And the way Jesus just crushes the mountain in front of them. So they can walk through it, like a pile of rubble.

Sometimes as we tremble, terrified of the mountains, we forget:

God is the maker of the mountains.

And He can form them.

And He can crush them.

Like gravel.

(“‘If I can’?” replied Jesus.”)

He is not like us.

We are small. And afraid.

But He. He is big. And strong.

And mighty.

He can do things no one else can do. 

He can heal things no one else can heal. 

He can change things no one else can change. 

If you are trembling, and afraid, like I so often am, I want you to listen to what God says about Himself,

“Is My hand shortened at all that it cannot redeem?

Or have I no power to deliver?” Isaiah 50:2

 

Oh dear one, have you forgotten who God is?

Have you forgotten what God can do?

What are the mountains that you face?

I don’t doubt they look and feel impossible.

And maybe they are. For you.

But they are not for God.

 

His word says  what is impossible with men, is possible with God.

Because all things are possible with God.

Even that mountain you face today.

 

Sometimes we see mountains, and God sees little mounds of gravel.

“Oh honey, those aren’t mountains.”

“Not for Me.”

For Him it is a small thing. It is easy.

And I pray He demolishes those things you called “mountains” and shows us they were just piles of gravel.

Not because they weren’t difficult, or hard, or scary. But because He is so much bigger than those things that terrify us. So much stronger. And He is more solid than they are.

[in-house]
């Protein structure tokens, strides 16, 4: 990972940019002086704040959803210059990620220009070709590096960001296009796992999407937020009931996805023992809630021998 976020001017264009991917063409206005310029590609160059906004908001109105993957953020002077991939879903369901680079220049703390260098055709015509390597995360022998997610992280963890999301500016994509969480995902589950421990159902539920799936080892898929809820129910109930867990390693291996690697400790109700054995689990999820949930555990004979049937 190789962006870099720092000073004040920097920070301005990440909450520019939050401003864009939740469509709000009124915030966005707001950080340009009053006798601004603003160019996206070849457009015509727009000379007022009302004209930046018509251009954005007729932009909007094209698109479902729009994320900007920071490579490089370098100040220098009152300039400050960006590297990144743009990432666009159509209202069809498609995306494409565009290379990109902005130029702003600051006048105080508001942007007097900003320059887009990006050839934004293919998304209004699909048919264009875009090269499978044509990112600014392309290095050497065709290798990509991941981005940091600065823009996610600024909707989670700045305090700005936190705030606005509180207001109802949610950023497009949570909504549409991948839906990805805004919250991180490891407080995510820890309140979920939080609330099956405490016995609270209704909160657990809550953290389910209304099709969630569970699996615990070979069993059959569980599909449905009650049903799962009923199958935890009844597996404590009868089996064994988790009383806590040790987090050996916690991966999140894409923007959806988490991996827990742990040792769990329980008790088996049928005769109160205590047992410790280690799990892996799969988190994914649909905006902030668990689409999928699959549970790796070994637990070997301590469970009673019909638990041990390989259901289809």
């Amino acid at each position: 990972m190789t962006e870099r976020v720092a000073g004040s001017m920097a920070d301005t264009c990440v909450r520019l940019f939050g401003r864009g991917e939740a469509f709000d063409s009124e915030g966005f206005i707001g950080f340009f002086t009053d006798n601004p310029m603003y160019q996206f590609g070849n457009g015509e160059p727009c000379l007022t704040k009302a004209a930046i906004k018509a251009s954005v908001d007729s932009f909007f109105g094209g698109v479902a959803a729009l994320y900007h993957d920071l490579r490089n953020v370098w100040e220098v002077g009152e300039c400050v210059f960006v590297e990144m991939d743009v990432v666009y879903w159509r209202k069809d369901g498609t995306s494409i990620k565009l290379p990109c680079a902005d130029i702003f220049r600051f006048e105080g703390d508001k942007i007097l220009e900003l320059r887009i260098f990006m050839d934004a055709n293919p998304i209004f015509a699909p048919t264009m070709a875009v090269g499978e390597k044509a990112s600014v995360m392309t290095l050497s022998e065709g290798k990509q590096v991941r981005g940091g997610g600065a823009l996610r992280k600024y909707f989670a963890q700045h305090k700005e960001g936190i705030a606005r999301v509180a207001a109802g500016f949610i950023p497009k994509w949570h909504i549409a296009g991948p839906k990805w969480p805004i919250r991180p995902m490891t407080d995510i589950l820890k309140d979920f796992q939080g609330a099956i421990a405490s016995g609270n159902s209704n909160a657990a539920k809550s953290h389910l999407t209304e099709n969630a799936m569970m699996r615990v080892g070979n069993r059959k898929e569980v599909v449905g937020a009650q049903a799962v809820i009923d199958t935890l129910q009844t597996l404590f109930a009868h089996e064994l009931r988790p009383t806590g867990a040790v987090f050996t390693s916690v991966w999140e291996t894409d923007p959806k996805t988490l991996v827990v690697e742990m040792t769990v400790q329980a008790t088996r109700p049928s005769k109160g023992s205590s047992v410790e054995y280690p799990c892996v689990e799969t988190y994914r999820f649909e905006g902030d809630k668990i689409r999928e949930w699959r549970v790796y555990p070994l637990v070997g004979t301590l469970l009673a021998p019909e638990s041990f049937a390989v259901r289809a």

And maybe He’s asking today,

“Do you see Me as bigger than the mountains you face? Or smaller?”

“Do you see Me bigger than your fears? Or smaller?”

The answer to this question, defines the size of your mountains.

The answer to this question, either makes them appear like Everest, or like a gravel pile.

He is God. Hope in Him today.

The God who says, “‘If I can?'”

And, “Everything is possible for one who believes.”

And we cry with tears, and trembling, “I do believe; help me overcome my unbelief!”

May He turn our mountains to rubble, and victoriously walk us through them. Because He is God. And He is able. And what is impossible for men, is possible with God. Who says…

image

“Is My hand shortened at all that it cannot redeem?

Or have I no power to deliver?” Isaiah 50:2

Don’t Forget The Miracle

selah

It’s 9:47 p.m. and she’s still not sleeping. Though I put her to bed over an hour ago. It’s bedtime–the never ending saga–of hugs, and kisses, and stories, and songs. And tears–because the door isn’t cracked open enough to let the light in, and cups of water. And reassuring whispers in the dark.